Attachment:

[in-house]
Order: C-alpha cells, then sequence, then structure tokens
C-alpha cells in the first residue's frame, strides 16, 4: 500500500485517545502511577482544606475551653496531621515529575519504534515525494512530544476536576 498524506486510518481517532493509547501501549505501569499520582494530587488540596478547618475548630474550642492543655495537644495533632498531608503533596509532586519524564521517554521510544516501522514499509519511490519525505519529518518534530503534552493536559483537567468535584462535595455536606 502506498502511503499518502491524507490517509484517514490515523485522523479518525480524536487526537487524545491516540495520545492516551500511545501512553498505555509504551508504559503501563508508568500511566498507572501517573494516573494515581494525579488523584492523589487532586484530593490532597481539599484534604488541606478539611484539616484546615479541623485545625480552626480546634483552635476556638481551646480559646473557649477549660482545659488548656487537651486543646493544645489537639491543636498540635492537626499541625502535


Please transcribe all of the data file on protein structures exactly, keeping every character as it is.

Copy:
[in-house]
Order: C-alpha cells, then sequence, then structure tokens
C-alpha cells in the first residue's frame, strides 16, 4: 500500500485517545502511577482544606475551653496531621515529575519504534515525494512530544476536576 498524506486510518481517532493509547501501549505501569499520582494530587488540596478547618475548630474550642492543655495537644495533632498531608503533596509532586519524564521517554521510544516501522514499509519511490519525505519529518518534530503534552493536559483537567468535584462535595455536606 502506498502511503499518502491524507490517509484517514490515523485522523479518525480524536487526537487524545491516540495520545492516551500511545501512553498505555509504551508504559503501563508508568500511566498507572501517573494516573494515581494525579488523584492523589487532586484530593490532597481539599484534604488541606478539611484539616484546615479541623485545625480552626480546634483552635476556638481551646480559646473557649477549660482545659488548656487537651486543646493544645489537639491543636498540635492537626499541625502535